Speeding up the Drying Process of Paint

By Mike Gregory


Ooh!! A blog about paint drying, how exciting!!! However, if you’re decorating and having trouble with paint not drying, then this is going to be very useful. So, skip to the section you need and soak up the information I provide.


Heat and ventilation for Emulsion.


Ventilation is something which is vital for the drying process of any paint. In the case of emulsion, evaporation of water takes place, causing the paint to dry. No ventilation means condensation may occur on your walls or ceiling and will completely stop paint from drying. You need to avoid humid conditions wherever possible. Funnily enough, a heater in one corner of a room may increase the amount of condensation in another.


Fan heaters are better than radiators or oil heaters because they move the air around as well as heating the room. Fans are great too. They don’t produce any heat, but they do the important thing which is to keep the air flowing. Opening a window will also help, again, it just gives the water vapor somewhere to escape. Better still, open windows on both sides of a room. This will ensure airflow through the whole room which removes water vapor even faster.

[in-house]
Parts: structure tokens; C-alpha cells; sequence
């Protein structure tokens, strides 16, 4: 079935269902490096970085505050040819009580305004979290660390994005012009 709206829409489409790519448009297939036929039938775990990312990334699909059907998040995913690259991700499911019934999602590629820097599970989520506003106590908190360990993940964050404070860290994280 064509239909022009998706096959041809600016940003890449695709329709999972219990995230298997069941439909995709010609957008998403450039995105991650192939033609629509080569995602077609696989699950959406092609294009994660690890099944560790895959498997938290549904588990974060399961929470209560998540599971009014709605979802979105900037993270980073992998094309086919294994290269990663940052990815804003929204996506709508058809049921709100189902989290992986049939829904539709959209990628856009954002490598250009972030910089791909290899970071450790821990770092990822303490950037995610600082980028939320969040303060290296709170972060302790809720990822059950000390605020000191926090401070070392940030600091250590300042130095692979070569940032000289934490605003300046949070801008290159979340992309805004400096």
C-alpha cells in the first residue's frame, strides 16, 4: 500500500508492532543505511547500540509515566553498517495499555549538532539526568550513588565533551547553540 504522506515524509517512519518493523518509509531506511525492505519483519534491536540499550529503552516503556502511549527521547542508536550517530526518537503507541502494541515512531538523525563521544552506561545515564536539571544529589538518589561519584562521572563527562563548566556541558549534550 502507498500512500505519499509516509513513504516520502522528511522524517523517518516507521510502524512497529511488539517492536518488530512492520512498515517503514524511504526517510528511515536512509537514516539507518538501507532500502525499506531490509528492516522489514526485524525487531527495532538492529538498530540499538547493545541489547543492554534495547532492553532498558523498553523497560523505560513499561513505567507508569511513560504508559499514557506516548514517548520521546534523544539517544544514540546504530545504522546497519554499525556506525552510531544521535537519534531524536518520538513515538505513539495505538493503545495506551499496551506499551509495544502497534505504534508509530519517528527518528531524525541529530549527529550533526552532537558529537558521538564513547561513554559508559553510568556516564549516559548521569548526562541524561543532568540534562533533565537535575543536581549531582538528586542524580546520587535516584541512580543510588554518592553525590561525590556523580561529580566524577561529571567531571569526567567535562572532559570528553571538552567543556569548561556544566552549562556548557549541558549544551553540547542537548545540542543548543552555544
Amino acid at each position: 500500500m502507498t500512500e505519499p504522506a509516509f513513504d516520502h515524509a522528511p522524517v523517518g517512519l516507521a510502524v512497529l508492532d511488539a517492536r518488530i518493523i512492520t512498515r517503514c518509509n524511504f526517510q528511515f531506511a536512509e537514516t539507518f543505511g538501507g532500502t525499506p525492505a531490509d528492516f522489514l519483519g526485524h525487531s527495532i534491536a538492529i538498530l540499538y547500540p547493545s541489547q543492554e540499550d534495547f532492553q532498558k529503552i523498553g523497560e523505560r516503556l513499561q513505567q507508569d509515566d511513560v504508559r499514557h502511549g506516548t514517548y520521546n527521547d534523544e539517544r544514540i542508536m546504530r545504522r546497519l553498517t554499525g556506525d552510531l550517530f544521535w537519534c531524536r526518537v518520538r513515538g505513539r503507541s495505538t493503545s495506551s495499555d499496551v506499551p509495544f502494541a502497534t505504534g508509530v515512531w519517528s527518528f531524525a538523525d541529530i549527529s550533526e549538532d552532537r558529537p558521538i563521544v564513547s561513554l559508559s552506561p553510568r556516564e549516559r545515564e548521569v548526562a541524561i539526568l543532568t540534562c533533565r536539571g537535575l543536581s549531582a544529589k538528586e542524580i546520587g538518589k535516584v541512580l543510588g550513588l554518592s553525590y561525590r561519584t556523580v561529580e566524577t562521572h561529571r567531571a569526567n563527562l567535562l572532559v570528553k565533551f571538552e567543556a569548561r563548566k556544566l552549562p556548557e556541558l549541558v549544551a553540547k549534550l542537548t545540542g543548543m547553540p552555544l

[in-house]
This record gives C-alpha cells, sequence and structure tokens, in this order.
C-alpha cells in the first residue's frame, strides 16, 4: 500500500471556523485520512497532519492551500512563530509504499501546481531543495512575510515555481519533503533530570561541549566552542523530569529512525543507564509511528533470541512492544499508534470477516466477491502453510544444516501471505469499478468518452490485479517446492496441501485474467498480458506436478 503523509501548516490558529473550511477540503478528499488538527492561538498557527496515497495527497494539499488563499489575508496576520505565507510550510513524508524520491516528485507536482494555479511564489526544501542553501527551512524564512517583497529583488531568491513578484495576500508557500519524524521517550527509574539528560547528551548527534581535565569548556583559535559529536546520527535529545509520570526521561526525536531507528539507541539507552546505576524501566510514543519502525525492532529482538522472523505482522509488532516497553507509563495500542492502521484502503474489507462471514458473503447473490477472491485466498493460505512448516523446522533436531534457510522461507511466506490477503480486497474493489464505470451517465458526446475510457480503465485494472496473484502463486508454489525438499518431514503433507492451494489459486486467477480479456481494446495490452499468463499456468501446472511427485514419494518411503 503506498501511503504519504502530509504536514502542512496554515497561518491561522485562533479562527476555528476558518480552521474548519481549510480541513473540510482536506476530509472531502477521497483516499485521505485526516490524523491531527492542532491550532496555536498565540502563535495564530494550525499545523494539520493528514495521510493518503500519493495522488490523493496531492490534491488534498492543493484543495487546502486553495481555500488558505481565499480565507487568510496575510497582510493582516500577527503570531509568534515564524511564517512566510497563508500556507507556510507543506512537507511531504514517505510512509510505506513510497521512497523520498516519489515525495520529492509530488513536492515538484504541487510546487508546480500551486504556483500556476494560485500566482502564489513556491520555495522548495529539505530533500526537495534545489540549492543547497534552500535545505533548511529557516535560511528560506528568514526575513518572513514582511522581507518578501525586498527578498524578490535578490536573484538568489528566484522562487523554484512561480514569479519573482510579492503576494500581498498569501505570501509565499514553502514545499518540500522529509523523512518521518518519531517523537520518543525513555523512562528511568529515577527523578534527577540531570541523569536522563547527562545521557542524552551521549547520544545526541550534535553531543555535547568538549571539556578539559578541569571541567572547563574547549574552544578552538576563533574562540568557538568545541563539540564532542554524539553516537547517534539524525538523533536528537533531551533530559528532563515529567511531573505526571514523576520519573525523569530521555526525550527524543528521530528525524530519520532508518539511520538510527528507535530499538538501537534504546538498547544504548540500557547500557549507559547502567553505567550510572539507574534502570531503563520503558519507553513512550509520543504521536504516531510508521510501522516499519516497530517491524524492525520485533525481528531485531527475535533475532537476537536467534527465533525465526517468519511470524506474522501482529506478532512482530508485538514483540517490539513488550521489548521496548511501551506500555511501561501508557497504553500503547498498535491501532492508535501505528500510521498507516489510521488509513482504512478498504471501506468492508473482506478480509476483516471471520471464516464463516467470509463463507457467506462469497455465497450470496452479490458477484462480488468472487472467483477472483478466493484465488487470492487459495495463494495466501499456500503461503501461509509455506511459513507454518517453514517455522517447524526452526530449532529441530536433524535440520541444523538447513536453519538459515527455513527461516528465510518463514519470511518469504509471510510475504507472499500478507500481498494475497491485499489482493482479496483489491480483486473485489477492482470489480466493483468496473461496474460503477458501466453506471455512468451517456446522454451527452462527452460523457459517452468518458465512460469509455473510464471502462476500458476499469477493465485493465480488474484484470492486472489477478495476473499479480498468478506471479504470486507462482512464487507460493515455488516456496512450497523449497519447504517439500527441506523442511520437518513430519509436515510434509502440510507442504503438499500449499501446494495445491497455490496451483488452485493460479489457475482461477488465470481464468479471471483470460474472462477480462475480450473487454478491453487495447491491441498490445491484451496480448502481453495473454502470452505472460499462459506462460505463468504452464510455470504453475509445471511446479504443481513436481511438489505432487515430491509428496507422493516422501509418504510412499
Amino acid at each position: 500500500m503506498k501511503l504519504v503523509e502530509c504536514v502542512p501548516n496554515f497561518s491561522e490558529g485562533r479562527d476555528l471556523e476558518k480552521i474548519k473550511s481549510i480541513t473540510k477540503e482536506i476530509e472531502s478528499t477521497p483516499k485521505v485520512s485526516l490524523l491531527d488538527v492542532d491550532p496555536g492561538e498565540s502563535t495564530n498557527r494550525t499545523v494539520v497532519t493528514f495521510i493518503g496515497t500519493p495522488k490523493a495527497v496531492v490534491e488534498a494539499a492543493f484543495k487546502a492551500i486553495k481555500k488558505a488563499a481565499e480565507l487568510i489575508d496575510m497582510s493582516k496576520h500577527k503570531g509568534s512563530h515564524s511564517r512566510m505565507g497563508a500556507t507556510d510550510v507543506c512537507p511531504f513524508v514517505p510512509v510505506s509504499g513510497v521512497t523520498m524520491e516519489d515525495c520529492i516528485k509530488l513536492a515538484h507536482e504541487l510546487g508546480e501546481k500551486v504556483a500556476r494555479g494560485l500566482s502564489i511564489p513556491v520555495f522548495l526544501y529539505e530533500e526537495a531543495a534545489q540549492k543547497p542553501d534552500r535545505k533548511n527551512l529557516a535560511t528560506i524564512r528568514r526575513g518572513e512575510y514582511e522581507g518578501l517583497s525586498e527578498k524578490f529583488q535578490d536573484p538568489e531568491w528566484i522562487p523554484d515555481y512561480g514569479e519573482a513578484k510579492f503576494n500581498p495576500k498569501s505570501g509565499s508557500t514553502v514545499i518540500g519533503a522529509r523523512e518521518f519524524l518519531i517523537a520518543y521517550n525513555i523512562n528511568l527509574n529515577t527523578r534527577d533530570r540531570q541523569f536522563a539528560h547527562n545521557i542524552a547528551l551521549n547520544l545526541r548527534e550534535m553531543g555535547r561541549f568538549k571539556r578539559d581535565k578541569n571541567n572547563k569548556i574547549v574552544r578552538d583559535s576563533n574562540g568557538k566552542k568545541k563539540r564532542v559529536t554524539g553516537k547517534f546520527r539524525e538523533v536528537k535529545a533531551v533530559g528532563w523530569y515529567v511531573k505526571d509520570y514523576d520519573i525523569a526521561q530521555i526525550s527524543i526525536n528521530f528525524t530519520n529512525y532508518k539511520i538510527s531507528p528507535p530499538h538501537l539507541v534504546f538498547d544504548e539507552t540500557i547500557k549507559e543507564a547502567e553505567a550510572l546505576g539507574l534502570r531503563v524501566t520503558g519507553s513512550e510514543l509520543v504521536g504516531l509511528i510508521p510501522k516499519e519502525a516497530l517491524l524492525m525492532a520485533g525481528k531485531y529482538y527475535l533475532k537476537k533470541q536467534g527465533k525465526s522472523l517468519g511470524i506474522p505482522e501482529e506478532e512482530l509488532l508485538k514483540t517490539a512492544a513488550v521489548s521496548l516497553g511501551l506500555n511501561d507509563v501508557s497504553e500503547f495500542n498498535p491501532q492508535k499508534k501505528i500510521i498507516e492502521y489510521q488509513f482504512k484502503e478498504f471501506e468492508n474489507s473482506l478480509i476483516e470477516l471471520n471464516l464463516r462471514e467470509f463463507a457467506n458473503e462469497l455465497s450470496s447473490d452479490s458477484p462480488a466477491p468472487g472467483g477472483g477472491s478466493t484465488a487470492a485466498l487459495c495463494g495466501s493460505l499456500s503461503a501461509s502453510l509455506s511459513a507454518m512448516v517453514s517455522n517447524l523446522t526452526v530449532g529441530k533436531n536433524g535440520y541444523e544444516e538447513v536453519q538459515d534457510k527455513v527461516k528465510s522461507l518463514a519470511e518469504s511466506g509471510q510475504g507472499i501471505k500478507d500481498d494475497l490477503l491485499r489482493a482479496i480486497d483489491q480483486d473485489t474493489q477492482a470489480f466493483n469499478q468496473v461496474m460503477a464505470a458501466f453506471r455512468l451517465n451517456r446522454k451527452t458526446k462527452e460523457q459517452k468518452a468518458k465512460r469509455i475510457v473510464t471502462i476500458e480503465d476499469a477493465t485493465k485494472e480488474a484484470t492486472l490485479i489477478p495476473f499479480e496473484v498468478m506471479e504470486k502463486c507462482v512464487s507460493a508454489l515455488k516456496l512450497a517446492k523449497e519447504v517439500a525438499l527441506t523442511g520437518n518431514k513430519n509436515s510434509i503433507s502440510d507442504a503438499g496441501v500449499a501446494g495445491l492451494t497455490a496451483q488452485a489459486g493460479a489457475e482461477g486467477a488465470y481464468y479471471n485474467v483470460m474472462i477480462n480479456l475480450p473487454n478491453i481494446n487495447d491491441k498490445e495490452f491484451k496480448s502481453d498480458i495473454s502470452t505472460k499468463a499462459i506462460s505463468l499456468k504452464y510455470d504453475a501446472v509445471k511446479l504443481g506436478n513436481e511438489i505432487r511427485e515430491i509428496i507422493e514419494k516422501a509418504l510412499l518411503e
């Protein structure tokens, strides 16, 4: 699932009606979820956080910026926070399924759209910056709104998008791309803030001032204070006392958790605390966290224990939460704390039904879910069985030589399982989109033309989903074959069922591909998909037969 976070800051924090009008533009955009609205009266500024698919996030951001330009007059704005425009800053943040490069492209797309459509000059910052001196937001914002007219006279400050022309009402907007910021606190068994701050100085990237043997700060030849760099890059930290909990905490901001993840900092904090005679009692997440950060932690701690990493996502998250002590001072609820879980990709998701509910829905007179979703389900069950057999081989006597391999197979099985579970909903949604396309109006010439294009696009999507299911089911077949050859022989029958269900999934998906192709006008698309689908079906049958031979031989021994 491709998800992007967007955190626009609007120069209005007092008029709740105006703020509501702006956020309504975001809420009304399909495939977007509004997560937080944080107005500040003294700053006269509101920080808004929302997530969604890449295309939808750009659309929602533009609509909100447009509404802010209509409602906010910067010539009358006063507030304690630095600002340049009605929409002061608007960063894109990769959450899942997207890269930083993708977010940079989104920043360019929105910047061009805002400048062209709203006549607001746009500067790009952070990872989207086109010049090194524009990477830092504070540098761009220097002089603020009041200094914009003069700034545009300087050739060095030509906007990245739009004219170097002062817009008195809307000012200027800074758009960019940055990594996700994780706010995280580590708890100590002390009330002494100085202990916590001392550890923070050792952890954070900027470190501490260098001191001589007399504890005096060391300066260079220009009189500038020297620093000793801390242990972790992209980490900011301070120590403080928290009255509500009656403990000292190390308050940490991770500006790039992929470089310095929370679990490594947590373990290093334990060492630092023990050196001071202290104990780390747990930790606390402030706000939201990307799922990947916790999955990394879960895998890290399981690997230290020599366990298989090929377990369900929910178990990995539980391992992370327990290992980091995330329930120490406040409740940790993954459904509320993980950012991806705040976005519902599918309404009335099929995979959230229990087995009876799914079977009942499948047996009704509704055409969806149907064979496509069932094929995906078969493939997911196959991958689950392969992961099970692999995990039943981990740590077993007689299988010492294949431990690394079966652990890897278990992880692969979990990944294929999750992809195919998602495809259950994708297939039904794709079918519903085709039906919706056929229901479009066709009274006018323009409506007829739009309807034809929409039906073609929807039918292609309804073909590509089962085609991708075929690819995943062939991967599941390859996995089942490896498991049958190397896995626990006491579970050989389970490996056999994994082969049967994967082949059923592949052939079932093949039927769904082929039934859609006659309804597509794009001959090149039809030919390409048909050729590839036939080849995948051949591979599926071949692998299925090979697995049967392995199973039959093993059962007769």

Ventilation for Oil-Based Paint and Varnish


Same sort of thing for oil-based paints. This time, it’s a different vapor which leaves the paint. If you use a large quantity of oil-based paint or varnish in a small room with no airflow, that vapor won’t escape, and your paint simply won’t dry. All you need to do is open a window, maybe pop a fan in the room, then let it dry naturally.


Water-Based Satinwood, Gloss and Eggshell


Water-based trim paint (gloss, satinwood or eggshell), like emulsion, dries as the water evaporates. However, there is also a curing process for the paint, which carries on after it is touch dry. While the paint is curing, it is also setting and tightening. You should never rush to apply a second coat of water-based trim paint. If the instructions say, “recoat in 5 hours”, wait at least 5 hours. Otherwise you can cause issues due to surface tension.


Liquid Dryers


Liquid dryers are a little cheat you can use when applying oil-based paints in adverse weather conditions. All you need to do is add a few drops to your paint before you apply it and mix well. Don’t mess around with your paint too much, just a few drops will be fine. If you add too much, your paint may actually take even longer to dry.


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Speeding up the Drying Process of Paint